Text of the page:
Rhetorical Analysis Of Frederick Douglass 'Olaudah Within'

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During a time of civil unrest caused by racial tensions throughout the country preceding the Civil War, men who were born into captivity and slavery but rose above their background to become a prominent member in their community calling for social reform sometimes wrote what is referred to as a slave narrative. Each author wrote their autobiography for their own reasons, such as proving to the public that they were once a common slave or simply telling their story. Nonetheless, whether intentional or not, these authors often successfully advocated a case against slavery through employing rhetoric to convince both the white and colored audiences that change was needed. Two prominent authors of such slave narratives, Frederick Douglass and Olaudah…show more content…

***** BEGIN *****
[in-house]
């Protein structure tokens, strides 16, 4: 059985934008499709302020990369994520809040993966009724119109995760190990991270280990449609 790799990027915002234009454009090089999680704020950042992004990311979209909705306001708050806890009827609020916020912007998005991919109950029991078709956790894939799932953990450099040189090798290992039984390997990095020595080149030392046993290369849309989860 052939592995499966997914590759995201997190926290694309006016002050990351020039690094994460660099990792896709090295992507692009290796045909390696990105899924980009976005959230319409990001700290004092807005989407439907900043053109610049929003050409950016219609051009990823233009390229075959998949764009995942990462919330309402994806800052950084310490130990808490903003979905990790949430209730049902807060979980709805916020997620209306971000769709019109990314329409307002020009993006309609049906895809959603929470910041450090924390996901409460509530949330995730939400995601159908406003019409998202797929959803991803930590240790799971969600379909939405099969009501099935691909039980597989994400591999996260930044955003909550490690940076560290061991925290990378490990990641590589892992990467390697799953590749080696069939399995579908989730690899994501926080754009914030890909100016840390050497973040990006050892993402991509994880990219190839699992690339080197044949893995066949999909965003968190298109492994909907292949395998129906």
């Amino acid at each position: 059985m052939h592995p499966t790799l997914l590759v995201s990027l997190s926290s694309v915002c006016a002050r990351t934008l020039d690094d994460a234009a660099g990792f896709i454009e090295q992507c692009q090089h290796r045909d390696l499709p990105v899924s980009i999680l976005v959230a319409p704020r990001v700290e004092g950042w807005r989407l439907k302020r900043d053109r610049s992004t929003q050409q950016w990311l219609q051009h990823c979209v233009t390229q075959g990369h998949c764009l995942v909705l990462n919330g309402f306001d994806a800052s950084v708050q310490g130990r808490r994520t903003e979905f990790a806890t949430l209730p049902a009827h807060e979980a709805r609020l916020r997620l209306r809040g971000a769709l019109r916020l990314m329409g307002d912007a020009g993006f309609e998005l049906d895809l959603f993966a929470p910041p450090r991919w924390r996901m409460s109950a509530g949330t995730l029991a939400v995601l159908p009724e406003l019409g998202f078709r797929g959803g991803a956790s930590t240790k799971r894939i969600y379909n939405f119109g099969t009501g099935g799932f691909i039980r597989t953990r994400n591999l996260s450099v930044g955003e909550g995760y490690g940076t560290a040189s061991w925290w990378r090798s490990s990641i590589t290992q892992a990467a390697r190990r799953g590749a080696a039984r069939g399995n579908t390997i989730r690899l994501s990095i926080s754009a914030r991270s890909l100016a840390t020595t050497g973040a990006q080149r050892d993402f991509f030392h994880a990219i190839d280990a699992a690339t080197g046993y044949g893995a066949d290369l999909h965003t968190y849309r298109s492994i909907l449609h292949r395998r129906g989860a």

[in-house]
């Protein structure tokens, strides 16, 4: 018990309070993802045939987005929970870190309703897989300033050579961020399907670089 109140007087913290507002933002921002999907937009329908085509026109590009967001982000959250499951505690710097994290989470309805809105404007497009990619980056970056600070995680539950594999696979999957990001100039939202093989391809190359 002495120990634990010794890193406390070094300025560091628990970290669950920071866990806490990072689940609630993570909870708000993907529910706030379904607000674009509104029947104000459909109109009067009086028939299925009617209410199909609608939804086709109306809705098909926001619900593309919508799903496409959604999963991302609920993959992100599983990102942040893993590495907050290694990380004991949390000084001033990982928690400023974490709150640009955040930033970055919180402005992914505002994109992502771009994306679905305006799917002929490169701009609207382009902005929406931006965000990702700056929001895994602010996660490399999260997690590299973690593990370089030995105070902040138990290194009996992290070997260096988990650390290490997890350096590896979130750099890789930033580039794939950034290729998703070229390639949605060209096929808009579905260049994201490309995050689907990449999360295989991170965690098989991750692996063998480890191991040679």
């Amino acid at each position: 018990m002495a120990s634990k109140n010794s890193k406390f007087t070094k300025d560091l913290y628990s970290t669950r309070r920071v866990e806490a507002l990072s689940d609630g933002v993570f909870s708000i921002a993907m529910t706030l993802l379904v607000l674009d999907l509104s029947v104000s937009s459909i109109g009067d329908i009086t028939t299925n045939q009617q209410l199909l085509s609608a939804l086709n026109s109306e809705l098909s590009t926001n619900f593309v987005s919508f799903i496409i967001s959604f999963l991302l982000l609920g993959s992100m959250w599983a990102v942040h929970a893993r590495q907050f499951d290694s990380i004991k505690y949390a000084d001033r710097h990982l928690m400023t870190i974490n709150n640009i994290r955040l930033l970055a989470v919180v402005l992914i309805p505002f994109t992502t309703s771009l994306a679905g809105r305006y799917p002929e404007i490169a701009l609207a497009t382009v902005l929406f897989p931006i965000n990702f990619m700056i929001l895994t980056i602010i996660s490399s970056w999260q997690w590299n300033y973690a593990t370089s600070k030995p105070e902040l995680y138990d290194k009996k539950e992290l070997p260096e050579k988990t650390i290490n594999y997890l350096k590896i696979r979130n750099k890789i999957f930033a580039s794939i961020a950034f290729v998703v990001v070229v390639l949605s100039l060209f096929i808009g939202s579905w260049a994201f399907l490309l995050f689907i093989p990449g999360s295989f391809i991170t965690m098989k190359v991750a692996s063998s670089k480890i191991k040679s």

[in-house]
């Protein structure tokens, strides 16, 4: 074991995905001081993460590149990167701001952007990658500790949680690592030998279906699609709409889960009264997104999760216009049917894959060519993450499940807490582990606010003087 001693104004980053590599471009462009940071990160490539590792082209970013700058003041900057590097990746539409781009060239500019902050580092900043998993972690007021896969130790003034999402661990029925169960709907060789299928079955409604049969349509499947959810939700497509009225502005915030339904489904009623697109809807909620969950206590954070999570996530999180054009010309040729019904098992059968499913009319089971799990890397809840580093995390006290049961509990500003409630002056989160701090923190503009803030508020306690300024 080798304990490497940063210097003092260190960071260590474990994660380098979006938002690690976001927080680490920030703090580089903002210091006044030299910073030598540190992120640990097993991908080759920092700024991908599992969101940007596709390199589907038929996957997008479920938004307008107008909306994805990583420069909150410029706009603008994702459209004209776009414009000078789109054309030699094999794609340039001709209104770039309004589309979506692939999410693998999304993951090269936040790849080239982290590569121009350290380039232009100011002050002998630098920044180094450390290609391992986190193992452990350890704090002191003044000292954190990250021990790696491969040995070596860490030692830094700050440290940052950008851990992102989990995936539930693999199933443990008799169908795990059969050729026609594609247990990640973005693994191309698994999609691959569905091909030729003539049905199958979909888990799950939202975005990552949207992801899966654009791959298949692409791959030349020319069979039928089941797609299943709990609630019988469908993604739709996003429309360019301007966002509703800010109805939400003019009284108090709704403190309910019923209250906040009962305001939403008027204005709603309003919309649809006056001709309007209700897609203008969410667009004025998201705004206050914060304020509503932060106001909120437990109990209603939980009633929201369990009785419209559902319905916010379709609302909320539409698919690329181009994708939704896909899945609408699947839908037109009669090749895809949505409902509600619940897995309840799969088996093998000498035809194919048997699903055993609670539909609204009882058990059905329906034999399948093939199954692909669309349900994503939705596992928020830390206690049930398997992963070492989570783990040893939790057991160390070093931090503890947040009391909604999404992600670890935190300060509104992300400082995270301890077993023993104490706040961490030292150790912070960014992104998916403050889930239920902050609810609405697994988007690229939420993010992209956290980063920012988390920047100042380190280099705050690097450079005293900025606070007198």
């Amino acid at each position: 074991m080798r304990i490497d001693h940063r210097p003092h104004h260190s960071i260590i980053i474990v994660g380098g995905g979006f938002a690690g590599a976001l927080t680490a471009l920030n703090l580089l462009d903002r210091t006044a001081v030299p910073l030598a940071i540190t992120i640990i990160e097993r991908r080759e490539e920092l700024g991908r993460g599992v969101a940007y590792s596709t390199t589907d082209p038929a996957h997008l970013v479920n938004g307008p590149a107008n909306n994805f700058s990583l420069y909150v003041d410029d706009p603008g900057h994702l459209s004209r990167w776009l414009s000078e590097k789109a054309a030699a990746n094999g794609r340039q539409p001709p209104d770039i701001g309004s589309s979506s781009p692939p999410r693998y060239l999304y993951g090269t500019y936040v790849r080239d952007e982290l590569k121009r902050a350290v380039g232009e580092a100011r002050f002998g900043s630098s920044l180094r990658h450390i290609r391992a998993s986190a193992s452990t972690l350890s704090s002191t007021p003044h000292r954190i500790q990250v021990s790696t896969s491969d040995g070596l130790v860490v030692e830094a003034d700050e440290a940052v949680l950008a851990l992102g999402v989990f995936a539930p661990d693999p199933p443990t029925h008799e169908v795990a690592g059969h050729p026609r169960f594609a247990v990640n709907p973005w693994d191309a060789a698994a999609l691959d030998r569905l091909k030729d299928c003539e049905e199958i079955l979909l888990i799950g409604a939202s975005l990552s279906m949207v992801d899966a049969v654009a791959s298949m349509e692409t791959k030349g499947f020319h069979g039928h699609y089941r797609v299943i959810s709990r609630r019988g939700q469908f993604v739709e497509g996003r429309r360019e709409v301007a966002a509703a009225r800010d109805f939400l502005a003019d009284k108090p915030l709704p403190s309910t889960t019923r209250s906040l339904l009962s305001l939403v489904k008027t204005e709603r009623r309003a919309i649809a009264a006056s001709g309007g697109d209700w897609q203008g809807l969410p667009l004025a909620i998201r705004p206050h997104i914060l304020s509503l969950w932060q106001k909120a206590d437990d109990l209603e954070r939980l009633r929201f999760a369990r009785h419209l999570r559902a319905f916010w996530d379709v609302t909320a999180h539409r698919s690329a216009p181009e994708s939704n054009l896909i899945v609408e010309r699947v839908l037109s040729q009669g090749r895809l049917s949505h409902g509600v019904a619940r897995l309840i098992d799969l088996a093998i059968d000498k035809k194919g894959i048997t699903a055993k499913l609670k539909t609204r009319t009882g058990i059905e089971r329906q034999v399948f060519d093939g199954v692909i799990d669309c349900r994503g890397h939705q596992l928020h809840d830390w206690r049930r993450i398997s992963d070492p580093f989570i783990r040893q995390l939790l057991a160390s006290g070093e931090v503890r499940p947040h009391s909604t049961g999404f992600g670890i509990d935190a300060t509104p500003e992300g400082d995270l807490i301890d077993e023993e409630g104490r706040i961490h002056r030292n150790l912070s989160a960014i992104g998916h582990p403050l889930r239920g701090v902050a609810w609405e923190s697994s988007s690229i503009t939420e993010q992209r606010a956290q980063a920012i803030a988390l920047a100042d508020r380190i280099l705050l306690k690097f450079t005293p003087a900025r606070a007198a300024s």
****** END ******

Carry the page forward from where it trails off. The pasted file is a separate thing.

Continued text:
Then he jumps into a description of his mother, the only family member whom he knows. However, this portrayal is scant because Douglass and his mother are “separated when [he is] but an infant—before [he knows] her as [his] mother”, which “is a common custom” (Douglass 395). Although he defines it as common, this is not commonplace amongst his readers, the white majority, but the slave world. While an enslaved mother loses her child almost immediately after giving birth, the white slaveholding parents nurture their own children and watch them grow up with love and support. The irony in this situation is that these people do not realize that they are tearing families apart all the while making sure that their family stays together. But by announcing this separation as a typical convention, Douglass is able to point out the hypocrisy in such actions. Chances are likely that the white audience will pause when they read these lines and ask themselves how this can be a tradition within a community that values family. Such a practice is strange and foreign to them, even though this is what they are doing to their own slaves, and their minds are now being open to the harsh realities that a slave endures while their slaveholders live their picturesque life with their
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